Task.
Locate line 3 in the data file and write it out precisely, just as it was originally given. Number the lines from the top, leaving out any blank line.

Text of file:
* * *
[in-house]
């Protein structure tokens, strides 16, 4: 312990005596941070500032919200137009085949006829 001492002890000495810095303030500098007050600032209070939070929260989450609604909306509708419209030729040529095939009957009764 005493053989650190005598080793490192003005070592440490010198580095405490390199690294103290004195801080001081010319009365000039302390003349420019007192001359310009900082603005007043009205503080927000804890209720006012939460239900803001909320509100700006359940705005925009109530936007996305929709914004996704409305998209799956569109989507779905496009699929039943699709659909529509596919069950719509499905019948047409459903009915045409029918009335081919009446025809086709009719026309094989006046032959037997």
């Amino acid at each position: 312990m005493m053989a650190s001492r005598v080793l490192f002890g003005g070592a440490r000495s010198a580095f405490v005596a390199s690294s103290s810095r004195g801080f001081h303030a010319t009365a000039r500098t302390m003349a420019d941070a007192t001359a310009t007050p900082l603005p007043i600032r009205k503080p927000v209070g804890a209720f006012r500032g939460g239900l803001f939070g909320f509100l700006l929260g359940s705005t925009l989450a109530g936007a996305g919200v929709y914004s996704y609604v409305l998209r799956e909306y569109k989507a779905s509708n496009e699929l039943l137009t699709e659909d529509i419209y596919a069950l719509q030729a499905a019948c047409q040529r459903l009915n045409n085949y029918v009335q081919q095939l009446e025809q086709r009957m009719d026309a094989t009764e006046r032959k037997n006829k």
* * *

């Amino acid at each position: 312990m005493m053989a650190s001492r005598v080793l490192f002890g003005g070592a440490r000495s010198a580095f405490v005596a390199s690294s103290s810095r004195g801080f001081h303030a010319t009365a000039r500098t302390m003349a420019d941070a007192t001359a310009t007050p900082l603005p007043i600032r009205k503080p927000v209070g804890a209720f006012r500032g939460g239900l803001f939070g909320f509100l700006l929260g359940s705005t925009l989450a109530g936007a996305g919200v929709y914004s996704y609604v409305l998209r799956e909306y569109k989507a779905s509708n496009e699929l039943l137009t699709e659909d529509i419209y596919a069950l719509q030729a499905a019948c047409q040529r459903l009915n045409n085949y029918v009335q081919q095939l009446e025809q086709r009957m009719d026309a094989t009764e006046r032959k037997n006829k």